Reply
  • slickr - Wednesday, October 12, 2011 - link

    Yeah I agree. To me Bulldozer comes like 1 year late.

    Its just not competitive enough and the fact that you have to make a sacrifice to single threaded performance for multithreaded when even the multithreaded isn't that good and looses to 2600K is just sad.

    They needed to win big with Bulldozer and they failed hard!
    Reply
  • retrospooty - Wednesday, October 12, 2011 - link

    Ya, it seems to be a pattern lately with the last few AMD architectures.

    1. Hype up the CPU as the next big thing
    2. Release is delayed
    3. Once released, benchmarks are severely underwhelming
    Reply
  • JasperJanssen - Wednesday, October 12, 2011 - link

    4. Immediately start hyping up the next release as the salvation of all. Reply
  • GatorLord - Thursday, October 20, 2011 - link

    It looks to me like BD is the CPU beta bug sponge for Trinity and beyond. Everybody these days releases a beta before the money launch.

    Hence the B3 stepping...and probably a few more now that a capable fab is onboard with TSMC. BD is not a CPU like we're used to...its an APU/HPC engine designed to drive code and a Cayman class GPU at 28nm and lots of GHz...I get it now.

    Also, the whole massive cache and 2B transistors, 800M dedicated to I/O, thing (SB uses 995M total) finally makes sense when you realize that this chip was designed to pump many smaller GPGPU caches full of raw data to process and combine all the outputs quickly.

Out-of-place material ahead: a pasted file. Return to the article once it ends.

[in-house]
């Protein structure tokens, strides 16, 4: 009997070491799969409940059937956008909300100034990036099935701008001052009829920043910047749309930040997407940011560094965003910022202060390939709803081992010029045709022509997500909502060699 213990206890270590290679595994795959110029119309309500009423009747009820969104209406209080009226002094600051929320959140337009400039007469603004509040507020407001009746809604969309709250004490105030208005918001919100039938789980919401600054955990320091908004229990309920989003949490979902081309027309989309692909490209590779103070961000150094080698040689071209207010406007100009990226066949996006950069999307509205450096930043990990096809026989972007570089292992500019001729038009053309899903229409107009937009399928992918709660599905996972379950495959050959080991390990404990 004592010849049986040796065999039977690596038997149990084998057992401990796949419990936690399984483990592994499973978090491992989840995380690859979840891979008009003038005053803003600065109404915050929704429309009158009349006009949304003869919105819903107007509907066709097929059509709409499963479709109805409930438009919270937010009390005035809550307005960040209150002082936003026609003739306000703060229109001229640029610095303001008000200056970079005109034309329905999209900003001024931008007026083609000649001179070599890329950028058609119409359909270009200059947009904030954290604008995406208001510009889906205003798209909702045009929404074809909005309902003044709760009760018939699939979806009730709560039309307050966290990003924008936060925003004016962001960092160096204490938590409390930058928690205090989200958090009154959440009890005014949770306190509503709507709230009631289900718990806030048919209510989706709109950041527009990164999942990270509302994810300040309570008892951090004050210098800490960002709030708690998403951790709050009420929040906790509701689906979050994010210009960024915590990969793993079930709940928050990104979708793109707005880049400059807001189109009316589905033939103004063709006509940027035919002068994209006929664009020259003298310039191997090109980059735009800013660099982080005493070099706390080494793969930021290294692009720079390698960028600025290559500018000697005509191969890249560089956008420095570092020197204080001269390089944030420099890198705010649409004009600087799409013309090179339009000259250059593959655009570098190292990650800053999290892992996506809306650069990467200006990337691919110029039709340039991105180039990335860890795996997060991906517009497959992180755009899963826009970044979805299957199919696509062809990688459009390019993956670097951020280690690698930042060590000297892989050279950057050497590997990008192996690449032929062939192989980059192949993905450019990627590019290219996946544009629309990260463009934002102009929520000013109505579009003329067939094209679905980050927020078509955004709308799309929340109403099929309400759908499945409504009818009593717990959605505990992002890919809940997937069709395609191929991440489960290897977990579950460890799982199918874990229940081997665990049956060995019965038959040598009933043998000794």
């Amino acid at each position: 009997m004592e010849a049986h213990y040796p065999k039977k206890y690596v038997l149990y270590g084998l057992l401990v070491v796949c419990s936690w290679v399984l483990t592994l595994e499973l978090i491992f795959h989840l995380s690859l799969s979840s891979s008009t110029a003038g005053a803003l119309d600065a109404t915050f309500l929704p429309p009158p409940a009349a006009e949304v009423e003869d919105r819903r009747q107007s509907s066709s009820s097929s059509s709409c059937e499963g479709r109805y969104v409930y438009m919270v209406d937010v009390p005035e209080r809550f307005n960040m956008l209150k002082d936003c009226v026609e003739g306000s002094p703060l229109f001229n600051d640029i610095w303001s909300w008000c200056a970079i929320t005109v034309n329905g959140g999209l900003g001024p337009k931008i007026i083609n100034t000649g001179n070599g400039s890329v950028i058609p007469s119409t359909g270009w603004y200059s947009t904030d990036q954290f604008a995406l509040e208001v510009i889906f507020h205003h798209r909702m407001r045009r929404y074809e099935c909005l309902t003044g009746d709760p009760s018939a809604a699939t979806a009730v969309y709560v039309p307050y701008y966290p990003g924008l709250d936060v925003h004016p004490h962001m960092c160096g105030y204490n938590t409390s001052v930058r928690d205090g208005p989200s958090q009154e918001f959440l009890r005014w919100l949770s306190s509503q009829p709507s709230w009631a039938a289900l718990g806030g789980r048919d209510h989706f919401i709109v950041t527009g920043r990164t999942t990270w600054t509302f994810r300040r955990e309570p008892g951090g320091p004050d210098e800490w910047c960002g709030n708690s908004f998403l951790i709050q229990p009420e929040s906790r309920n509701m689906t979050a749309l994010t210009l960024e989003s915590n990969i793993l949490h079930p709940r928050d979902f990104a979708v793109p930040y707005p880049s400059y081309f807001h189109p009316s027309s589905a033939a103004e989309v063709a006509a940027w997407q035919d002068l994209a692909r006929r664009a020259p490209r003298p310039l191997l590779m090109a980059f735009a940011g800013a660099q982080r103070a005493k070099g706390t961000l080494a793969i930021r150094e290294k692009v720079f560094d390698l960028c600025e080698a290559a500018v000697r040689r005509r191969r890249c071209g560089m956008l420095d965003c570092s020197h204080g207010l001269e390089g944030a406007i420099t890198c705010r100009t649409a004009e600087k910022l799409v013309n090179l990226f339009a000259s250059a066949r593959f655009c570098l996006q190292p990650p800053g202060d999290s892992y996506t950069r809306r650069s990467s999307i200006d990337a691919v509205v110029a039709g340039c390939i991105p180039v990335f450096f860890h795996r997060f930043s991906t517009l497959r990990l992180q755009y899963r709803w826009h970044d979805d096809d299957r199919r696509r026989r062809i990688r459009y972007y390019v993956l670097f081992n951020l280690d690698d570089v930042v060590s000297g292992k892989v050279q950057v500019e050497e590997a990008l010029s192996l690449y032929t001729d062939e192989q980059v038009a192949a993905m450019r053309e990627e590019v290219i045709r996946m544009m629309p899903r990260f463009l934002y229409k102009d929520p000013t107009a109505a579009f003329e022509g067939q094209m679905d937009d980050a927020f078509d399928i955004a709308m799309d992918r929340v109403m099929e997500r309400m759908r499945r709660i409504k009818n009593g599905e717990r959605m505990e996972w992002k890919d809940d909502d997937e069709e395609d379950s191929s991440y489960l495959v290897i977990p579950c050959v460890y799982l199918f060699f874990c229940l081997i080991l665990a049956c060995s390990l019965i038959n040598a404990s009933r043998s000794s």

Apparently GPUs compute very fast, but have slow fetch latencies and the best way to overcome that is by having their caches continously and rapidly filled...like from the CPU with the big cache and I/O machine on the same chip...how smart..and convenient...and fast.

    Can you say 'OpenCL'?
    Reply
  • jleach1 - Friday, October 21, 2011 - link

    I don't see how this can be considered an APU, This product isn't being marketed as a HPC proc., and i don't see the benefit of this architecture design in GPGPU environments at all.

    It's sad...i've always given major kudos to AMD. Back in the days of the Athlon's prime, it was awesome to see david stomping goliath.

    But AMD has dropped the ball continuously since then. Thuban was nice, but it might as well be considered a fluke, seeing as AMD took a worthy architecture (Thuban) and ditched it for what's widely considered as a joke.

    And the phrase "AMD dropped the ball" is an understatement.

    They've ultimately failed. They havent competed with Intel in years. They...have...failed. After thuban came out i was starting to think that the fact that they competed for years on price and clock speed alone was a fluke, and just a blip on the radar. Now i see it the opposite way...it seems that AMD merely puts out good processors every once in a while...and only on accident.
    Reply
  • medi01 - Wednesday, October 12, 2011 - link

    Well, if anand didn't badmouth AMD's GPU's on top of CPU's, we would see less "fanboys" complainging about anand's bias. Reply
  • vol7ron - Wednesday, October 12, 2011 - link

    By badmouth do you mean objectively tell the truth? Do you blame PCMark or FutureMark for any of that? Perhaps if all the tests just said that AMD was clearly better, it wouldn't be badmouthing anymore. Reply